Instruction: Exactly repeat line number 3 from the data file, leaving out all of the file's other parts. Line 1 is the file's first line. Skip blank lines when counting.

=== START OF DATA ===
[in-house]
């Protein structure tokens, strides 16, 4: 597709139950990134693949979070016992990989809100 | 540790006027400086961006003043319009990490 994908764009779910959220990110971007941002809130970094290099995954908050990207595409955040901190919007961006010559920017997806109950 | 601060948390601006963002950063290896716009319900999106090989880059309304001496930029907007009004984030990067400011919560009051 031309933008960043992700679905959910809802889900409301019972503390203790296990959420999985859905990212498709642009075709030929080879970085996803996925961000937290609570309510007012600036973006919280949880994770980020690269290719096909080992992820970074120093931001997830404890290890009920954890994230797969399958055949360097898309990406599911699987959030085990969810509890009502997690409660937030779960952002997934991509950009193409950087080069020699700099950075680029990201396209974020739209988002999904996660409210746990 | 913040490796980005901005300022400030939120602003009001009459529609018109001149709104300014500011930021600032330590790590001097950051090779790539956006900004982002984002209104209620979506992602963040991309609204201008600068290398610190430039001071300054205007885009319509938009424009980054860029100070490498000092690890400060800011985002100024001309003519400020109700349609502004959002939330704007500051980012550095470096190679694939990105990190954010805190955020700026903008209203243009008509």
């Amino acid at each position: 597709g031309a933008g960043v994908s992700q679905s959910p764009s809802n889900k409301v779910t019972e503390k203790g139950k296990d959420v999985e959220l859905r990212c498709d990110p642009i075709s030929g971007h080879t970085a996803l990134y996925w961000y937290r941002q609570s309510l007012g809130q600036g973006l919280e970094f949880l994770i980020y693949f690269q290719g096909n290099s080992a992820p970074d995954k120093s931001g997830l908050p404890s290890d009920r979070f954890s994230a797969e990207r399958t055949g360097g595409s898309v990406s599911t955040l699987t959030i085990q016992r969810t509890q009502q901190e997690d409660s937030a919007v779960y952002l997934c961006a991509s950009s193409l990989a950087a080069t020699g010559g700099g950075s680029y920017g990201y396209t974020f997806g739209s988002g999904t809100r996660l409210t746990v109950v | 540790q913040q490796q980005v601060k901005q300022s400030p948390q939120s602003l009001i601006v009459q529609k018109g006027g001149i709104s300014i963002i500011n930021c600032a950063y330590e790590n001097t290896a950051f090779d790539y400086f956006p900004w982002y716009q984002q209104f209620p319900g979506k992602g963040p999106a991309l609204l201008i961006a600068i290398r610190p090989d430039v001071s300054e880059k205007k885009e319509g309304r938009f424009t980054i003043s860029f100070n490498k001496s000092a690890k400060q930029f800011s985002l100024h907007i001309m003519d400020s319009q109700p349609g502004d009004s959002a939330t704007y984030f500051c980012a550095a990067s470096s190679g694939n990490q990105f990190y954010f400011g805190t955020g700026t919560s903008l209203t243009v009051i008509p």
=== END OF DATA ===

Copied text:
């Amino acid at each position: 597709g031309a933008g960043v994908s992700q679905s959910p764009s809802n889900k409301v779910t019972e503390k203790g139950k296990d959420v999985e959220l859905r990212c498709d990110p642009i075709s030929g971007h080879t970085a996803l990134y996925w961000y937290r941002q609570s309510l007012g809130q600036g973006l919280e970094f949880l994770i980020y693949f690269q290719g096909n290099s080992a992820p970074d995954k120093s931001g997830l908050p404890s290890d009920r979070f954890s994230a797969e990207r399958t055949g360097g595409s898309v990406s599911t955040l699987t959030i085990q016992r969810t509890q009502q901190e997690d409660s937030a919007v779960y952002l997934c961006a991509s950009s193409l990989a950087a080069t020699g010559g700099g950075s680029y920017g990201y396209t974020f997806g739209s988002g999904t809100r996660l409210t746990v109950v | 540790q913040q490796q980005v601060k901005q300022s400030p948390q939120s602003l009001i601006v009459q529609k018109g006027g001149i709104s300014i963002i500011n930021c600032a950063y330590e790590n001097t290896a950051f090779d790539y400086f956006p900004w982002y716009q984002q209104f209620p319900g979506k992602g963040p999106a991309l609204l201008i961006a600068i290398r610190p090989d430039v001071s300054e880059k205007k885009e319509g309304r938009f424009t980054i003043s860029f100070n490498k001496s000092a690890k400060q930029f800011s985002l100024h907007i001309m003519d400020s319009q109700p349609g502004d009004s959002a939330t704007y984030f500051c980012a550095a990067s470096s190679g694939n990490q990105f990190y954010f400011g805190t955020g700026t919560s903008l209203t243009v009051i008509p």